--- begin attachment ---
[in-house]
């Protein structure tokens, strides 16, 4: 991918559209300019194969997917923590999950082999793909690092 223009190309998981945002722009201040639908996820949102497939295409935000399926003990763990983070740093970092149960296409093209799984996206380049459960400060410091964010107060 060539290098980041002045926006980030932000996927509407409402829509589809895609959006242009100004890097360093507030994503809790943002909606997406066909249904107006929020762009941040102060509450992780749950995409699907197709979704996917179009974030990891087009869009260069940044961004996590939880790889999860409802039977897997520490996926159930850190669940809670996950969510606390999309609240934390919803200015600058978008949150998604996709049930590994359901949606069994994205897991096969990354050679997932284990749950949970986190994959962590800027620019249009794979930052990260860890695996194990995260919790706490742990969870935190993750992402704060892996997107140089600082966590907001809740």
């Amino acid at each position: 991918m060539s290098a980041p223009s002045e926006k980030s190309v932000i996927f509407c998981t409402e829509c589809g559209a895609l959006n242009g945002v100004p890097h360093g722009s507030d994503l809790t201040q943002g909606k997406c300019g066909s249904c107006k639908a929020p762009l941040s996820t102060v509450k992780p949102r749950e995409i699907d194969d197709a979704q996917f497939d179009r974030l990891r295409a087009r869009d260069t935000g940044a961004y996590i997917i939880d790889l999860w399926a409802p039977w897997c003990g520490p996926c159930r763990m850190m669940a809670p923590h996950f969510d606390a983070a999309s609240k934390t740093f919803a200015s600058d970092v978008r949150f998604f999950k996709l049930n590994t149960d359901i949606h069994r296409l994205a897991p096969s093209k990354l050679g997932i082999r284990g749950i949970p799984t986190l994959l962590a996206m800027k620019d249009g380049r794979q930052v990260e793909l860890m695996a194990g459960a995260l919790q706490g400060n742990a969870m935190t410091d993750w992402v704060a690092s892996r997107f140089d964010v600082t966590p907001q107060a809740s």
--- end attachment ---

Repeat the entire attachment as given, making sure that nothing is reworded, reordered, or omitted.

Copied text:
[in-house]
């Protein structure tokens, strides 16, 4: 991918559209300019194969997917923590999950082999793909690092 223009190309998981945002722009201040639908996820949102497939295409935000399926003990763990983070740093970092149960296409093209799984996206380049459960400060410091964010107060 060539290098980041002045926006980030932000996927509407409402829509589809895609959006242009100004890097360093507030994503809790943002909606997406066909249904107006929020762009941040102060509450992780749950995409699907197709979704996917179009974030990891087009869009260069940044961004996590939880790889999860409802039977897997520490996926159930850190669940809670996950969510606390999309609240934390919803200015600058978008949150998604996709049930590994359901949606069994994205897991096969990354050679997932284990749950949970986190994959962590800027620019249009794979930052990260860890695996194990995260919790706490742990969870935190993750992402704060892996997107140089600082966590907001809740």
């Amino acid at each position: 991918m060539s290098a980041p223009s002045e926006k980030s190309v932000i996927f509407c998981t409402e829509c589809g559209a895609l959006n242009g945002v100004p890097h360093g722009s507030d994503l809790t201040q943002g909606k997406c300019g066909s249904c107006k639908a929020p762009l941040s996820t102060v509450k992780p949102r749950e995409i699907d194969d197709a979704q996917f497939d179009r974030l990891r295409a087009r869009d260069t935000g940044a961004y996590i997917i939880d790889l999860w399926a409802p039977w897997c003990g520490p996926c159930r763990m850190m669940a809670p923590h996950f969510d606390a983070a999309s609240k934390t740093f919803a200015s600058d970092v978008r949150f998604f999950k996709l049930n590994t149960d359901i949606h069994r296409l994205a897991p096969s093209k990354l050679g997932i082999r284990g749950i949970p799984t986190l994959l962590a996206m800027k620019d249009g380049r794979q930052v990260e793909l860890m695996a194990g459960a995260l919790q706490g400060n742990a969870m935190t410091d993750w992402v704060a690092s892996r997107f140089d964010v600082t966590p907001q107060a809740s």